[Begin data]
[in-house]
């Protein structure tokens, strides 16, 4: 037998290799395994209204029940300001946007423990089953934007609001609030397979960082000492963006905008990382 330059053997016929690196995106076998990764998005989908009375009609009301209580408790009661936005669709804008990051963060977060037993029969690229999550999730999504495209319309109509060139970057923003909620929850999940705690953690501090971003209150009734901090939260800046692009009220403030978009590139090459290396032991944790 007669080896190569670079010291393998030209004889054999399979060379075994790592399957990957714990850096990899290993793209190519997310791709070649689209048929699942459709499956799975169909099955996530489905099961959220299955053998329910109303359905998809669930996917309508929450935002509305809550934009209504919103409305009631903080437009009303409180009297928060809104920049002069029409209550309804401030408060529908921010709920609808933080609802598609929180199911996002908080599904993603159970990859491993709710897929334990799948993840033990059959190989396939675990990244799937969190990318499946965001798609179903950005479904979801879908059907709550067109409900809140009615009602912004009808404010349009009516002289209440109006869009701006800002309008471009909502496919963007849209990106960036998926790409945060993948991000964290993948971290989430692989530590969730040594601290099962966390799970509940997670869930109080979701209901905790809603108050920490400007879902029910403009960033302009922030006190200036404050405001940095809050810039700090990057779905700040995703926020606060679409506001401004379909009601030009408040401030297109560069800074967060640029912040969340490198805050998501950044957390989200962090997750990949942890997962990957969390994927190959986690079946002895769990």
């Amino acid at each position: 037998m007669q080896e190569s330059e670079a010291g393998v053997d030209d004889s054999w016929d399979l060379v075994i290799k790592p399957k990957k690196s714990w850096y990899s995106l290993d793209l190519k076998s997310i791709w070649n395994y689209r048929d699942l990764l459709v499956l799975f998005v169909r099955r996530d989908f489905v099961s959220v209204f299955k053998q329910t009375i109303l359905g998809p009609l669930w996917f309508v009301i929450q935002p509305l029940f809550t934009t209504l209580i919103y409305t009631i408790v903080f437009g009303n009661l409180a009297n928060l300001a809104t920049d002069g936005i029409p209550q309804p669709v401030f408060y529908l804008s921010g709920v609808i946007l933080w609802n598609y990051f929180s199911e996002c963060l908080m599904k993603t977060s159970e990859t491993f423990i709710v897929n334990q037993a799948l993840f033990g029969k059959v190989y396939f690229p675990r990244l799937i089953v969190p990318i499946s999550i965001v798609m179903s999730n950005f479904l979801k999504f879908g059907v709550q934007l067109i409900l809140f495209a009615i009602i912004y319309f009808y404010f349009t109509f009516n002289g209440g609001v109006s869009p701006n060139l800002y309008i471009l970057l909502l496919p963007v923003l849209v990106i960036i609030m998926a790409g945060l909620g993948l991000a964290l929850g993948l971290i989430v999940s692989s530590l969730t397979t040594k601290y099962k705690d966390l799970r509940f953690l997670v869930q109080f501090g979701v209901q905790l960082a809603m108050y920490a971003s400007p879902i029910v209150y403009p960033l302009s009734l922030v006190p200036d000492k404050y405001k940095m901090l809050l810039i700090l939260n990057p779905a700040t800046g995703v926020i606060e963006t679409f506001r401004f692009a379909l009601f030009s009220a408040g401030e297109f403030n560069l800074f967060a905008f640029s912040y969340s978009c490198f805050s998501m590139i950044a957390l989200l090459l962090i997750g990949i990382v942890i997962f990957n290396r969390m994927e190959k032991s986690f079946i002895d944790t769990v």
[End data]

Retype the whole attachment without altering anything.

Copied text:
[in-house]
């Protein structure tokens, strides 16, 4: 037998290799395994209204029940300001946007423990089953934007609001609030397979960082000492963006905008990382 330059053997016929690196995106076998990764998005989908009375009609009301209580408790009661936005669709804008990051963060977060037993029969690229999550999730999504495209319309109509060139970057923003909620929850999940705690953690501090971003209150009734901090939260800046692009009220403030978009590139090459290396032991944790 007669080896190569670079010291393998030209004889054999399979060379075994790592399957990957714990850096990899290993793209190519997310791709070649689209048929699942459709499956799975169909099955996530489905099961959220299955053998329910109303359905998809669930996917309508929450935002509305809550934009209504919103409305009631903080437009009303409180009297928060809104920049002069029409209550309804401030408060529908921010709920609808933080609802598609929180199911996002908080599904993603159970990859491993709710897929334990799948993840033990059959190989396939675990990244799937969190990318499946965001798609179903950005479904979801879908059907709550067109409900809140009615009602912004009808404010349009009516002289209440109006869009701006800002309008471009909502496919963007849209990106960036998926790409945060993948991000964290993948971290989430692989530590969730040594601290099962966390799970509940997670869930109080979701209901905790809603108050920490400007879902029910403009960033302009922030006190200036404050405001940095809050810039700090990057779905700040995703926020606060679409506001401004379909009601030009408040401030297109560069800074967060640029912040969340490198805050998501950044957390989200962090997750990949942890997962990957969390994927190959986690079946002895769990």
């Amino acid at each position: 037998m007669q080896e190569s330059e670079a010291g393998v053997d030209d004889s054999w016929d399979l060379v075994i290799k790592p399957k990957k690196s714990w850096y990899s995106l290993d793209l190519k076998s997310i791709w070649n395994y689209r048929d699942l990764l459709v499956l799975f998005v169909r099955r996530d989908f489905v099961s959220v209204f299955k053998q329910t009375i109303l359905g998809p009609l669930w996917f309508v009301i929450q935002p509305l029940f809550t934009t209504l209580i919103y409305t009631i408790v903080f437009g009303n009661l409180a009297n928060l300001a809104t920049d002069g936005i029409p209550q309804p669709v401030f408060y529908l804008s921010g709920v609808i946007l933080w609802n598609y990051f929180s199911e996002c963060l908080m599904k993603t977060s159970e990859t491993f423990i709710v897929n334990q037993a799948l993840f033990g029969k059959v190989y396939f690229p675990r990244l799937i089953v969190p990318i499946s999550i965001v798609m179903s999730n950005f479904l979801k999504f879908g059907v709550q934007l067109i409900l809140f495209a009615i009602i912004y319309f009808y404010f349009t109509f009516n002289g209440g609001v109006s869009p701006n060139l800002y309008i471009l970057l909502l496919p963007v923003l849209v990106i960036i609030m998926a790409g945060l909620g993948l991000a964290l929850g993948l971290i989430v999940s692989s530590l969730t397979t040594k601290y099962k705690d966390l799970r509940f953690l997670v869930q109080f501090g979701v209901q905790l960082a809603m108050y920490a971003s400007p879902i029910v209150y403009p960033l302009s009734l922030v006190p200036d000492k404050y405001k940095m901090l809050l810039i700090l939260n990057p779905a700040t800046g995703v926020i606060e963006t679409f506001r401004f692009a379909l009601f030009s009220a408040g401030e297109f403030n560069l800074f967060a905008f640029s912040y969340s978009c490198f805050s998501m590139i950044a957390l989200l090459l962090i997750g990949i990382v942890i997962f990957n290396r969390m994927e190959k032991s986690f079946i002895d944790t769990v």